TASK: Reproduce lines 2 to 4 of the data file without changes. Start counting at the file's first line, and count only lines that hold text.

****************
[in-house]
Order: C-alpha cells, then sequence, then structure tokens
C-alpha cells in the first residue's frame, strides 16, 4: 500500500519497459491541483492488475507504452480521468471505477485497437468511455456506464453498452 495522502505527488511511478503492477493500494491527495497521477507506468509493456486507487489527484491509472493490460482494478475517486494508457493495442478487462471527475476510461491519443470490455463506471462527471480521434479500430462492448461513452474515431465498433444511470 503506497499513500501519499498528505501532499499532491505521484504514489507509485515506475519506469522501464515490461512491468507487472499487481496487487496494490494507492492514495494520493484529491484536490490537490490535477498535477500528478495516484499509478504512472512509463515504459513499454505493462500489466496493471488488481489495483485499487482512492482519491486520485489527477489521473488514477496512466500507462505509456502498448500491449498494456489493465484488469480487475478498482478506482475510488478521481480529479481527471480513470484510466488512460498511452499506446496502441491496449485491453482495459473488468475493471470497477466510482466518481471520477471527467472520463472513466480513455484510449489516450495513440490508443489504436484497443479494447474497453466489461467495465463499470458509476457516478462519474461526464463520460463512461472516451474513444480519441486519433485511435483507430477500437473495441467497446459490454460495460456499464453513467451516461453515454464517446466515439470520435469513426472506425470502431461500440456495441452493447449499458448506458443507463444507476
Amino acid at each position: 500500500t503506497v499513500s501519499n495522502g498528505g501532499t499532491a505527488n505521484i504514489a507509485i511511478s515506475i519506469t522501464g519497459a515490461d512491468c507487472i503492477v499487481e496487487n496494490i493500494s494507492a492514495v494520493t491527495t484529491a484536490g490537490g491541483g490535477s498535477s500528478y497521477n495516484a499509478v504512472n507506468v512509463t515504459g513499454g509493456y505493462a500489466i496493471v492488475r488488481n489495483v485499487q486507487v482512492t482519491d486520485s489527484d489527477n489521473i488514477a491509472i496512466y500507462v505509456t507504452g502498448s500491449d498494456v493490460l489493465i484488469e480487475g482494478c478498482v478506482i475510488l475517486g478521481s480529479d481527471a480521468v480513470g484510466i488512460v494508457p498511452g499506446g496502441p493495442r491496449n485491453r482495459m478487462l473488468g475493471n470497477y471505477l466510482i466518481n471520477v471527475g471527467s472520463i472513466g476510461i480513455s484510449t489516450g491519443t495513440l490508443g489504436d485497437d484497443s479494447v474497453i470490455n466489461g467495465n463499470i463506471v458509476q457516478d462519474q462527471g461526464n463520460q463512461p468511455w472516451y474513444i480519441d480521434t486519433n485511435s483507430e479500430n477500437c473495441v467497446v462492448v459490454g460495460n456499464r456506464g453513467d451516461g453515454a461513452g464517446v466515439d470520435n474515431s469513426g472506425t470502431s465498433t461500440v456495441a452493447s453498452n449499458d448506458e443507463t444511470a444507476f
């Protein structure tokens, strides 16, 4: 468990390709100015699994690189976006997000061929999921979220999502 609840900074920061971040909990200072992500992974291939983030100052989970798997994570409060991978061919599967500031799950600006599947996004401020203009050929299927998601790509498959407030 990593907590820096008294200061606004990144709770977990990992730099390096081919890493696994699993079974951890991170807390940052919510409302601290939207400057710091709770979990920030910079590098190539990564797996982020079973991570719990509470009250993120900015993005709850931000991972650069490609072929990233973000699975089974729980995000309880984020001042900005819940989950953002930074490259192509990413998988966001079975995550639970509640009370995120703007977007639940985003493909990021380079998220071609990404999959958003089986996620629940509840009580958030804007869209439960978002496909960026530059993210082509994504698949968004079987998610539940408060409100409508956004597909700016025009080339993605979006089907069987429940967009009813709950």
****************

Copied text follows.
Order: C-alpha cells, then sequence, then structure tokens
C-alpha cells in the first residue's frame, strides 16, 4: 500500500519497459491541483492488475507504452480521468471505477485497437468511455456506464453498452 495522502505527488511511478503492477493500494491527495497521477507506468509493456486507487489527484491509472493490460482494478475517486494508457493495442478487462471527475476510461491519443470490455463506471462527471480521434479500430462492448461513452474515431465498433444511470 503506497499513500501519499498528505501532499499532491505521484504514489507509485515506475519506469522501464515490461512491468507487472499487481496487487496494490494507492492514495494520493484529491484536490490537490490535477498535477500528478495516484499509478504512472512509463515504459513499454505493462500489466496493471488488481489495483485499487482512492482519491486520485489527477489521473488514477496512466500507462505509456502498448500491449498494456489493465484488469480487475478498482478506482475510488478521481480529479481527471480513470484510466488512460498511452499506446496502441491496449485491453482495459473488468475493471470497477466510482466518481471520477471527467472520463472513466480513455484510449489516450495513440490508443489504436484497443479494447474497453466489461467495465463499470458509476457516478462519474461526464463520460463512461472516451474513444480519441486519433485511435483507430477500437473495441467497446459490454460495460456499464453513467451516461453515454464517446466515439470520435469513426472506425470502431461500440456495441452493447449499458448506458443507463444507476
Amino acid at each position: 500500500t503506497v499513500s501519499n495522502g498528505g501532499t499532491a505527488n505521484i504514489a507509485i511511478s515506475i519506469t522501464g519497459a515490461d512491468c507487472i503492477v499487481e496487487n496494490i493500494s494507492a492514495v494520493t491527495t484529491a484536490g490537490g491541483g490535477s498535477s500528478y497521477n495516484a499509478v504512472n507506468v512509463t515504459g513499454g509493456y505493462a500489466i496493471v492488475r488488481n489495483v485499487q486507487v482512492t482519491d486520485s489527484d489527477n489521473i488514477a491509472i496512466y500507462v505509456t507504452g502498448s500491449d498494456v493490460l489493465i484488469e480487475g482494478c478498482v478506482i475510488l475517486g478521481s480529479d481527471a480521468v480513470g484510466i488512460v494508457p498511452g499506446g496502441p493495442r491496449n485491453r482495459m478487462l473488468g475493471n470497477y471505477l466510482i466518481n471520477v471527475g471527467s472520463i472513466g476510461i480513455s484510449t489516450g491519443t495513440l490508443g489504436d485497437d484497443s479494447v474497453i470490455n466489461g467495465n463499470i463506471v458509476q457516478d462519474q462527471g461526464n463520460q463512461p468511455w472516451y474513444i480519441d480521434t486519433n485511435s483507430e479500430n477500437c473495441v467497446v462492448v459490454g460495460n456499464r456506464g453513467d451516461g453515454a461513452g464517446v466515439d470520435n474515431s469513426g472506425t470502431s465498433t461500440v456495441a452493447s453498452n449499458d448506458e443507463t444511470a444507476f